With a population of less than 5,000, Pandia is a small village in the coastal district of Ganjam in Odisha. Like most villages, chit funds are aplenty here, mostly run with political backing, as bank branches are 7-8 km away. It’s not like stories of these funds folding up overnight and vanishing with villagers’ hard-earned money has not reached Rameshsundar Sahu. But the sweetmaker, belonging to the gudia caste, still invests Rs.200 out of his daily income of Rs.500 into one. Sahu is not alone. Chit funds are the only source of finance for villagers looking to save up for big investments like marriage or building a house in this unbanked tier-6 village.
It is this setup that IFMR Holdings aims to change. So far, it has brought institutional credit to 17 million low-income customers such as Sahu by inserting itself into every step of the process, right from facilitating rated debt capital to running a ‘wealth management’ programme in remote villages.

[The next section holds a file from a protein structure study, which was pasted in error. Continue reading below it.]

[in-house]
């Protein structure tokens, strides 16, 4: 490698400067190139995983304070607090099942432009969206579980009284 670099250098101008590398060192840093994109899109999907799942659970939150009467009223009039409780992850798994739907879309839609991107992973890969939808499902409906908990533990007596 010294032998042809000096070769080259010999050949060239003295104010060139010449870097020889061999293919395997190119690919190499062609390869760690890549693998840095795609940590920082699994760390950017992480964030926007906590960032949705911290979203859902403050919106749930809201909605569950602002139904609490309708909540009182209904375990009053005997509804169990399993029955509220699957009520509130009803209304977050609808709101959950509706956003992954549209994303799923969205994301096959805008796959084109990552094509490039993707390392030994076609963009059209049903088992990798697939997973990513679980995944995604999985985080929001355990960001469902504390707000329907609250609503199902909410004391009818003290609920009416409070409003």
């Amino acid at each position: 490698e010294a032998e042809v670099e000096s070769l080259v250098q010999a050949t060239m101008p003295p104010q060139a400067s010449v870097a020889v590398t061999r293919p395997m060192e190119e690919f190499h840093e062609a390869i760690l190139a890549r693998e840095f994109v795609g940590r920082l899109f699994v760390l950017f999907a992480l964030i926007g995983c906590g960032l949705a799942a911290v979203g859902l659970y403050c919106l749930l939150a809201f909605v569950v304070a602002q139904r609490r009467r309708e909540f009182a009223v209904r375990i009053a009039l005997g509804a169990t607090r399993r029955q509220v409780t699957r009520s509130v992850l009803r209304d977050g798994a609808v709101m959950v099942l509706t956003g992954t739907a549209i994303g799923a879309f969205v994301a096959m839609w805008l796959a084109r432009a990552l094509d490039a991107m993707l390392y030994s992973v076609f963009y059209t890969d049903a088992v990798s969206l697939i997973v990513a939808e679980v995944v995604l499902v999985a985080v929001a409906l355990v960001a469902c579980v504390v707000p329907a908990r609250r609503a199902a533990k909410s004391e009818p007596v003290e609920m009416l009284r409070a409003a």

Usually associated with ultra high net worth customers, wealth management in a village setting is unheard of. But that’s exactly what IFMR is doing through Kshetriya Gramin Financial Services (KGFS). Run by its subsidiary IFMR Rural Channels & Services (IRCS), the rural outreach programme is present in six districts across Odisha, Tamil Nadu and Uttarakhand, four of which are operationally profitable.
For instance, KGFS Berhampur (or Dhanei as the villagers call it after a local river) is responsible for 33 branches in remote villages across Ganjam. “We have lent around Rs.160 crore to close to 80,000 households in Ganjam,” says Subasish Chatterjee, senior regional manager. Moreover, Chatterjee is responsible for 136 locally recruited ‘wealth managers&rsq